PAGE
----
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The Vault at PfaffsAn Archive of Art and Literature by the Bohemians of Antebellum New York
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Text for Page 132 [08-01-1860]

              [newspaper clipping continued: first column]
they were somewhat disappointed, as it rose from be-
hind a cloud, but the setting of the moon was a fine
sight.  Off the beam the blue out-lines of the land
were seen.
	           CROSSING THE BAR.
  At half-past seven the bar was �close up;� the
engines were slowed, and at eight, the Great Eastern
crossed the bar for the third time.  The trip up was
one of comparative quietude, the whistles of the
morning boats from the places around the bay coast,
and the cheers for the passengers, were the only things
which had the slightest approximation to her previous
arrival or her late departure.
  At half-past nine o�clock the ship passed the Bat-
tery, and proceeded slowly up the river.  After a
little maneuvering, she came to anchor nearly
abreast the foot of Charles street.  After waiting
some time, the steamtug Island Belle, having in tow
the barge Po�keepsie, came alongside, and now the
rush was made�the grand rush, the final rush.
Impatient men, imprudent men, dirty men, half
clean men, now a lady, next a surly man, next a
joker, now two women, and now a terrible jam�the
irrepressible conflict of the trip.  A warm sun is
pouring down upon them, while natural heat is
generated so, that, by a mathematical calculation,
the thermometer must have stood above boiling
point.  We noticed a man whose arms were pinioned
by the crowd, and his neighbor, who had tired out his
arm holding his valise about the crowd, being un-
able to get it beside him, let it sink upon the
aforesaid individual, who was soon in a boiling rage.
Nearly an hour was occupied in getting those
people on board the barge and steamboat.
Little boats were in great demand, and realized
a harvest by taking passengers on shore.
  The northwesterly breeze, which was blowing fresh-
ly, made an overcoat quite comfortable, and one was
reminded of a wild winter�s afternoon, rather than
an August morning.
  As she was coming up the bay, some sought their
breakfast, but nothing could be obtained by the ma-
jority; and, as land was in full view, they did not

[newspaper clipping continued: second column]
vent their feelings in such terms as they had been
wont to.  They cast a glance, first at the table, second,
the waiter, third, the staircase, thought much, said
little, ascended the stairs, and thanked heaven for
the bright prospect ahead, resolved never, no never,
to look upon the tables of the Great Eastern again.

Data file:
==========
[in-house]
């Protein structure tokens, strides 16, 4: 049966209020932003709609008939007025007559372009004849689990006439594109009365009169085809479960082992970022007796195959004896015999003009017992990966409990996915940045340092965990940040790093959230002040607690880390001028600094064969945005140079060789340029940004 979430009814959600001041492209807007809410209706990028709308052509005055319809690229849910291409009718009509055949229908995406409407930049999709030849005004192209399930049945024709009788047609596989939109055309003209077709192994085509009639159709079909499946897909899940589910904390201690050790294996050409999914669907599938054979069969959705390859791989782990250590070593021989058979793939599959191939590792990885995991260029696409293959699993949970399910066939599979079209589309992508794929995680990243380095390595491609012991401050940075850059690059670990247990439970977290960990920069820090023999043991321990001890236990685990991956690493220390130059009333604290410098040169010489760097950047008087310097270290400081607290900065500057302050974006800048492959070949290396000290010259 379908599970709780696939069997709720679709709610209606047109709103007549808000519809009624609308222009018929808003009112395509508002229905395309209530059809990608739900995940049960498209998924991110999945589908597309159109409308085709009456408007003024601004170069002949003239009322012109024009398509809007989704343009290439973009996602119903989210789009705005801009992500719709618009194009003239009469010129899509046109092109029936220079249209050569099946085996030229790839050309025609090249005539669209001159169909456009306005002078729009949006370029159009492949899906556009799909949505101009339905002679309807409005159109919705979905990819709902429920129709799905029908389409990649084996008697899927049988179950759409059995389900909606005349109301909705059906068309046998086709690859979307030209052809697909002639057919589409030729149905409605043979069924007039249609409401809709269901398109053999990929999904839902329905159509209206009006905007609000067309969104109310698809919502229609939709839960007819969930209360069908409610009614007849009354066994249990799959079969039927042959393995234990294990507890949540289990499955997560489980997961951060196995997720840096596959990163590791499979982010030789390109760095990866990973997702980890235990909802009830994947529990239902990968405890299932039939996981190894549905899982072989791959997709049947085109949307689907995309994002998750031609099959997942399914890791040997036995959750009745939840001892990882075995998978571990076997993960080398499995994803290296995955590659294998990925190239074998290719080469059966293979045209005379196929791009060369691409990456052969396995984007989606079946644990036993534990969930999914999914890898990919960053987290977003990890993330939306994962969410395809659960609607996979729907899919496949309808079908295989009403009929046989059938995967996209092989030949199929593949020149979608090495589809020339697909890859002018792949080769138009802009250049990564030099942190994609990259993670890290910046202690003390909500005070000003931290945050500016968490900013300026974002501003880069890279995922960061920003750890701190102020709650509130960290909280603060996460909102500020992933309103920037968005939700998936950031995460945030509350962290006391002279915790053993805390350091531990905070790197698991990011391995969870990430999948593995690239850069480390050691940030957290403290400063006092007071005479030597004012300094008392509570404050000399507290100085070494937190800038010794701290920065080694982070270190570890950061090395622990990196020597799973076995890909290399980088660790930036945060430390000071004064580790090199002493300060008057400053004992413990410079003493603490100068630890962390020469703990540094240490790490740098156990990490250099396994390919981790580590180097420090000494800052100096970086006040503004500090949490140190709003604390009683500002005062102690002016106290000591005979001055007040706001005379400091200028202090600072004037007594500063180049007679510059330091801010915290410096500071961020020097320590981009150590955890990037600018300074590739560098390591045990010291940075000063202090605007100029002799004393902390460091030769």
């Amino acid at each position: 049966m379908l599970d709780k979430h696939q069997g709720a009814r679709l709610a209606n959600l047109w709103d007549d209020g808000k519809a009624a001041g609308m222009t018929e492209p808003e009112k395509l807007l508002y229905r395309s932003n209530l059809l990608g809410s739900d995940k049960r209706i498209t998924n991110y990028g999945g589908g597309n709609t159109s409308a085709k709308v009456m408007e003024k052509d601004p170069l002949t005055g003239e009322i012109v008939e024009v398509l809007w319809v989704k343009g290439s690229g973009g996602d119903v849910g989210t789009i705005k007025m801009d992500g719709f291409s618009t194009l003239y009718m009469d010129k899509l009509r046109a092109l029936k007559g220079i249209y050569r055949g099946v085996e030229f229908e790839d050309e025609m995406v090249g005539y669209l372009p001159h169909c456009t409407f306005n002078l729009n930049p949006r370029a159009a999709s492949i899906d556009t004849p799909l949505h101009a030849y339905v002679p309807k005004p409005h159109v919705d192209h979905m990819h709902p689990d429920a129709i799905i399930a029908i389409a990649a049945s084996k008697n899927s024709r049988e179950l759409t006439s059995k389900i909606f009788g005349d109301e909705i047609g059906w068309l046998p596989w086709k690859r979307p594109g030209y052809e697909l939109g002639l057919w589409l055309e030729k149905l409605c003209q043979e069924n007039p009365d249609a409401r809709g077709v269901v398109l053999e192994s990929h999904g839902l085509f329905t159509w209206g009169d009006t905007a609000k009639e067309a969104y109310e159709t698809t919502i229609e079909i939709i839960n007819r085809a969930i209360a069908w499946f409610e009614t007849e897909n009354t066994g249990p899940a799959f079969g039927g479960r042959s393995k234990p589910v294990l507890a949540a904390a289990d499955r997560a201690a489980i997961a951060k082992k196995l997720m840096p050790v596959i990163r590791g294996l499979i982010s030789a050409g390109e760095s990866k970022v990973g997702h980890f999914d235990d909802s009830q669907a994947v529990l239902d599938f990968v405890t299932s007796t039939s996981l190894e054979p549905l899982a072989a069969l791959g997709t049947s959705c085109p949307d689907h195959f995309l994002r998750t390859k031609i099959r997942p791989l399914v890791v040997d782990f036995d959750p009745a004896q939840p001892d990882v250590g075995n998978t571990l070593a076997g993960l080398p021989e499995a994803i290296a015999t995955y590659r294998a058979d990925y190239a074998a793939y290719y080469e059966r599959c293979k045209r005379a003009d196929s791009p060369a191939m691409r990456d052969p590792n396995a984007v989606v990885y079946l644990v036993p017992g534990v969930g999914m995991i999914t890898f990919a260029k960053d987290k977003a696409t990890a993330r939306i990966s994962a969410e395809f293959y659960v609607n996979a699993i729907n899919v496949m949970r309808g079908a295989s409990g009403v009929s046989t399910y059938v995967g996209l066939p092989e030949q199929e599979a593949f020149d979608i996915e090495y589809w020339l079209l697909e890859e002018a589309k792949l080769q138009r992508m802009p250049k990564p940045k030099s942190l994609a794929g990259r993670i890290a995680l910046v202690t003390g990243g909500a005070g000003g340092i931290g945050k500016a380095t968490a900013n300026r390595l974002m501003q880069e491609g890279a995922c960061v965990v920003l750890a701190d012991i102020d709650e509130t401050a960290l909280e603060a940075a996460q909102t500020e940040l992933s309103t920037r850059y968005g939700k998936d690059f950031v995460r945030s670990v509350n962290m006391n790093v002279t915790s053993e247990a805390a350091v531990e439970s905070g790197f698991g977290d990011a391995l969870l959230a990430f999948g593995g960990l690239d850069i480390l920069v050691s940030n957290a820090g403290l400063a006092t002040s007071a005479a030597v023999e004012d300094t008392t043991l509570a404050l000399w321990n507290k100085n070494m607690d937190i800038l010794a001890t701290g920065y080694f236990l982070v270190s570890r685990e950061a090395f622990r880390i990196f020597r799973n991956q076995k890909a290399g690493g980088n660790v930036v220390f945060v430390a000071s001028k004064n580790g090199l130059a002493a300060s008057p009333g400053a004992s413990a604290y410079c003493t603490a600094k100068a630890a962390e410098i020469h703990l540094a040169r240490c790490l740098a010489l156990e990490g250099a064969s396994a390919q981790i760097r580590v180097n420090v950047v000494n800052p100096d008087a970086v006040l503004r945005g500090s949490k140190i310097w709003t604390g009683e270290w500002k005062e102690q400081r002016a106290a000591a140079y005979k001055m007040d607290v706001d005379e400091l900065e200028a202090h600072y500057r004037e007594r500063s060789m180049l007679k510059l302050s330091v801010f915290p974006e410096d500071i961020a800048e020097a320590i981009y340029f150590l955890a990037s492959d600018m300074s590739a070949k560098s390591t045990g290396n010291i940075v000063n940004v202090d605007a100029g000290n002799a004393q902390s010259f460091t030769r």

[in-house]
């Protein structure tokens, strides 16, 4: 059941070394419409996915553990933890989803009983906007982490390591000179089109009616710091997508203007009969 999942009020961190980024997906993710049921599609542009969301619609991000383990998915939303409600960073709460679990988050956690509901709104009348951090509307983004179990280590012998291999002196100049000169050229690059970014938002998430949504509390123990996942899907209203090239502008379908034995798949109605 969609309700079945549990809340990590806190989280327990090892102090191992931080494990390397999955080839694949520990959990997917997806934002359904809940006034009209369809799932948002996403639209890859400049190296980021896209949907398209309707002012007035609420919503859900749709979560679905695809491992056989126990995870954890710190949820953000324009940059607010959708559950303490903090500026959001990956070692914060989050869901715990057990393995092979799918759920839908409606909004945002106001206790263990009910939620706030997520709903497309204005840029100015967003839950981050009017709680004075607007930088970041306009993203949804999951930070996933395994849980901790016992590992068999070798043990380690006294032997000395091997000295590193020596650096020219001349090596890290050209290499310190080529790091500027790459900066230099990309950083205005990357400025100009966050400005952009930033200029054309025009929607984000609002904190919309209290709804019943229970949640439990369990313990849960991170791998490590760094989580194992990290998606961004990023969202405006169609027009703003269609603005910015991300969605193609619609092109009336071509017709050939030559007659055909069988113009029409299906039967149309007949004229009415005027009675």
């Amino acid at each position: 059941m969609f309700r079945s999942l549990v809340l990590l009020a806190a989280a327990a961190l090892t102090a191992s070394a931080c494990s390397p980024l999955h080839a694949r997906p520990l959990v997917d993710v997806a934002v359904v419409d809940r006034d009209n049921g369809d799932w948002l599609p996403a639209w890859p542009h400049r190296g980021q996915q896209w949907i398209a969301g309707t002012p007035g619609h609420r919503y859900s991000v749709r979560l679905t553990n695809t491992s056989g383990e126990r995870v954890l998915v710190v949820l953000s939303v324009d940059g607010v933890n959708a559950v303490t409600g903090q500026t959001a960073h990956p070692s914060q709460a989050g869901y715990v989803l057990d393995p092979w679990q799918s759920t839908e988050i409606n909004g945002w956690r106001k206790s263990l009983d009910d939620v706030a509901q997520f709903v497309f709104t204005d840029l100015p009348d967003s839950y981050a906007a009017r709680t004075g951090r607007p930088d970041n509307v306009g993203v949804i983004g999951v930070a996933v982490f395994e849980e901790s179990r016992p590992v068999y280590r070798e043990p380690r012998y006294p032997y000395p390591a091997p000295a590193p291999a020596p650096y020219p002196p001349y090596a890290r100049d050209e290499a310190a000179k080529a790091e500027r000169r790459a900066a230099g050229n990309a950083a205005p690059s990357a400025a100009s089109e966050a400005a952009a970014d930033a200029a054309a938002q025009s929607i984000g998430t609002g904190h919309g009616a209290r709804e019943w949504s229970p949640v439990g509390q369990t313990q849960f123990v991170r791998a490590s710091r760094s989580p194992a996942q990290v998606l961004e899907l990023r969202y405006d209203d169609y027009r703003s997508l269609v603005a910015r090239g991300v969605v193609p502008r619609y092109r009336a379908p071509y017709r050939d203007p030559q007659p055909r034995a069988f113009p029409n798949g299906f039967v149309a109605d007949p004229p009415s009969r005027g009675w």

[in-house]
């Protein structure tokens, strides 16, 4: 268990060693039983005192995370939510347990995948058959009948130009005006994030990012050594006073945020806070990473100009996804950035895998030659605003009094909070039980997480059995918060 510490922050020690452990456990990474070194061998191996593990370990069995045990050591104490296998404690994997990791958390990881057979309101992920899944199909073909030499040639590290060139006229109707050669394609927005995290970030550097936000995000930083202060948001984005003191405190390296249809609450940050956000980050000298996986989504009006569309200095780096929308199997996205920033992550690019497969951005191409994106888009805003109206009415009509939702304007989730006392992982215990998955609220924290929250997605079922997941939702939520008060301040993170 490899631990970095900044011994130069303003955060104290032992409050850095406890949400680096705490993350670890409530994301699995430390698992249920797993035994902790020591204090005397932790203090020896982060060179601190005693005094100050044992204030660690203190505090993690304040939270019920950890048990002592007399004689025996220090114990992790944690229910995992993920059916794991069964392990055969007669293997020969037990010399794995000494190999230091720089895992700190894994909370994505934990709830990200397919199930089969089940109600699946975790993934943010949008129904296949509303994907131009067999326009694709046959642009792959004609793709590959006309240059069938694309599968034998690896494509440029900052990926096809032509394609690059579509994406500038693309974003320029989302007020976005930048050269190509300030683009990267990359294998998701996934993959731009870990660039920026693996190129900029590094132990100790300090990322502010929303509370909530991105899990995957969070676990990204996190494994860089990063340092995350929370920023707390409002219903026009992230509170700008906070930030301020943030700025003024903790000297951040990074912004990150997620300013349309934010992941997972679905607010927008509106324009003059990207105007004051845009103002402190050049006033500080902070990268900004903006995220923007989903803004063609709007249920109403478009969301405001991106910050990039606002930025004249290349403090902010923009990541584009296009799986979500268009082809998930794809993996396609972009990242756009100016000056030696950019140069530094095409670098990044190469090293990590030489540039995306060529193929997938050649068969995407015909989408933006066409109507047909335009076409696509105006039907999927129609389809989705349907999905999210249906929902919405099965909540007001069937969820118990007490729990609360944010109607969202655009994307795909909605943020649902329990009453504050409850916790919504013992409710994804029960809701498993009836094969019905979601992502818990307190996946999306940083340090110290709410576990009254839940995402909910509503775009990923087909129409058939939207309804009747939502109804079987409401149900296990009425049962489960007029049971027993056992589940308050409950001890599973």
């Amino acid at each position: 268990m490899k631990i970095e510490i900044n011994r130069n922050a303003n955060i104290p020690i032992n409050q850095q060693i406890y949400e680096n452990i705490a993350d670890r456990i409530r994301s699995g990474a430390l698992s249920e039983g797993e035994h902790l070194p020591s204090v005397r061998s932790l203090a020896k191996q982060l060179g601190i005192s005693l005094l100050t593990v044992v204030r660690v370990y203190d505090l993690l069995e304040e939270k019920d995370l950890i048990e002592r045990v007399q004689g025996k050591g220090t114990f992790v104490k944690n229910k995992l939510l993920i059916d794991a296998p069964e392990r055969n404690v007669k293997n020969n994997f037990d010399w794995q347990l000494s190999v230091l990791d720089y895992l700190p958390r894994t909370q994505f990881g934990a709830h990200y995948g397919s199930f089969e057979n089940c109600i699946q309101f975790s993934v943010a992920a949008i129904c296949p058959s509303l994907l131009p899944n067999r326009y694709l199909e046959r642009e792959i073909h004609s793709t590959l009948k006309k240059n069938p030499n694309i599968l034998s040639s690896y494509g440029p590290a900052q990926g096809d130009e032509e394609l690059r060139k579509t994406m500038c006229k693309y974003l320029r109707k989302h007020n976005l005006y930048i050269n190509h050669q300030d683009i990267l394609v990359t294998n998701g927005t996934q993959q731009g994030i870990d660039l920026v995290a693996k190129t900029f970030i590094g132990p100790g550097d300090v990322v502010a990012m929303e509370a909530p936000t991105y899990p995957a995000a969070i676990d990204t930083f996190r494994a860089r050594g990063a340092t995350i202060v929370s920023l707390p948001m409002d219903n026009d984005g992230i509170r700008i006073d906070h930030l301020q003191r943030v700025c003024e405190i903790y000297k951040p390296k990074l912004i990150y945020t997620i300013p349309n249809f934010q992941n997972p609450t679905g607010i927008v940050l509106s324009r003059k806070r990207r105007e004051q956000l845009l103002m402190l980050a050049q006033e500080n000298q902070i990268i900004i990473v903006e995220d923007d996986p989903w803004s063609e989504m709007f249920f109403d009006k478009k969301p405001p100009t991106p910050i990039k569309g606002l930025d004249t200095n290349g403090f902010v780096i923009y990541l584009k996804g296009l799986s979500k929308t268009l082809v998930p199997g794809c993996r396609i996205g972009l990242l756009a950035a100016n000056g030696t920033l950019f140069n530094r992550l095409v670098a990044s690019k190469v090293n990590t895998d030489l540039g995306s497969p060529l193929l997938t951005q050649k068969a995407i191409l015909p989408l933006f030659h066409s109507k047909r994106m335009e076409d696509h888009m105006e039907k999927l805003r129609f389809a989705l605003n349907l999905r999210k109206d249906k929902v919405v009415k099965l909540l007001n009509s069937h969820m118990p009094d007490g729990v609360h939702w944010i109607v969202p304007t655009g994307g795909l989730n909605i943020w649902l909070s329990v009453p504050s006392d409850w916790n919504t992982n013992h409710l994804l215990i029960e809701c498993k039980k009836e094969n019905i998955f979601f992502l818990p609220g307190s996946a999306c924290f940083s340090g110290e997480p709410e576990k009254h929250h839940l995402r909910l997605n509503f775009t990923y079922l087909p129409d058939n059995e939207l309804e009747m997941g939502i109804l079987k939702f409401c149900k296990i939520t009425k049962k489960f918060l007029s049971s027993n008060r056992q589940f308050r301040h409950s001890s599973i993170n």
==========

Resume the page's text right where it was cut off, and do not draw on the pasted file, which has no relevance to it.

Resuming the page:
As the excursionists landed the general desire was
first for a wash and then to a good and comfortable
meal.  In their passage through the streets they
were the �observed of all observers.�  To sum up
the proceedings of the trip we will state that we heard
of but one person who upheld the course of the
managers.  His dialect showed that he was a Scotch-
man.  The negro waiters were saucy, and without
feeing them one could get nothing.  The stewardess
sold mattresses in the saloons at fifty cents each;
soap in proportion.  The coffee and tea was only
water �bewitched;� the eatables were cold, what
there was of them.  One fact is palpable, Mr. Cox
�can�t keep a hotel,� and never should be allowed
to.  In fact in the experience of man nothing which
showed such a lack of system has ever occurred, at
least on American waters.
  But we noticed that the directors were not to be
seen flitting round as before.  Whether they enjoyed
themselves, took snuff, and dreamily thought on the
morrow, we are unable to state, but one thing is certain:
the public thought but little of them.  Of the perform-
ances of the ship herself we will say a word and then
close.  No one can speak in terms too strong as regards
her merits.  She performed nobly�obeyed each order
with the ease, gracefulness, and certainty of a pilot
boat.  Her motion, either under paddles or screw,
being scarcely perceptible, except in speed.  She de-
serves all the praise that has been lavished upon her,
and more.  One the outward trip the indicator showed
that she made 9,873 revolutions of the paddles.  No 
account of the screw could be given, as that indi-
cator was not in working orer.  On the return trip
the paddle indicator showed 8,849 revolutions, so
that the distance run on the outward trip was over
200 miles, and the homeward trip was accom-
plished in a run of 194 miles.  Had it not been for
the mismanagement, which all deplored, this would
have been the grandest and most delightful pleasure
excursion on record.

[Gunn�s diary continued]
room, and no small pounding at the door was
needed to dispossess the two.  (The cub is always
sleeping in the day-time.    Little Maguire told me
once that she had heard he spent the night at faro
in low gambling-hells.    Likely enough.)  To my
room, shower-bath, cleanliness, rest and chores
all the afternoon.             In the evening to 745.
Matty alone in basement; soon Haney came, anon
Jack and Mrs Edwards.          Talk of the folks at
Grafton, and Haney and I wrote hoaxing letters,               
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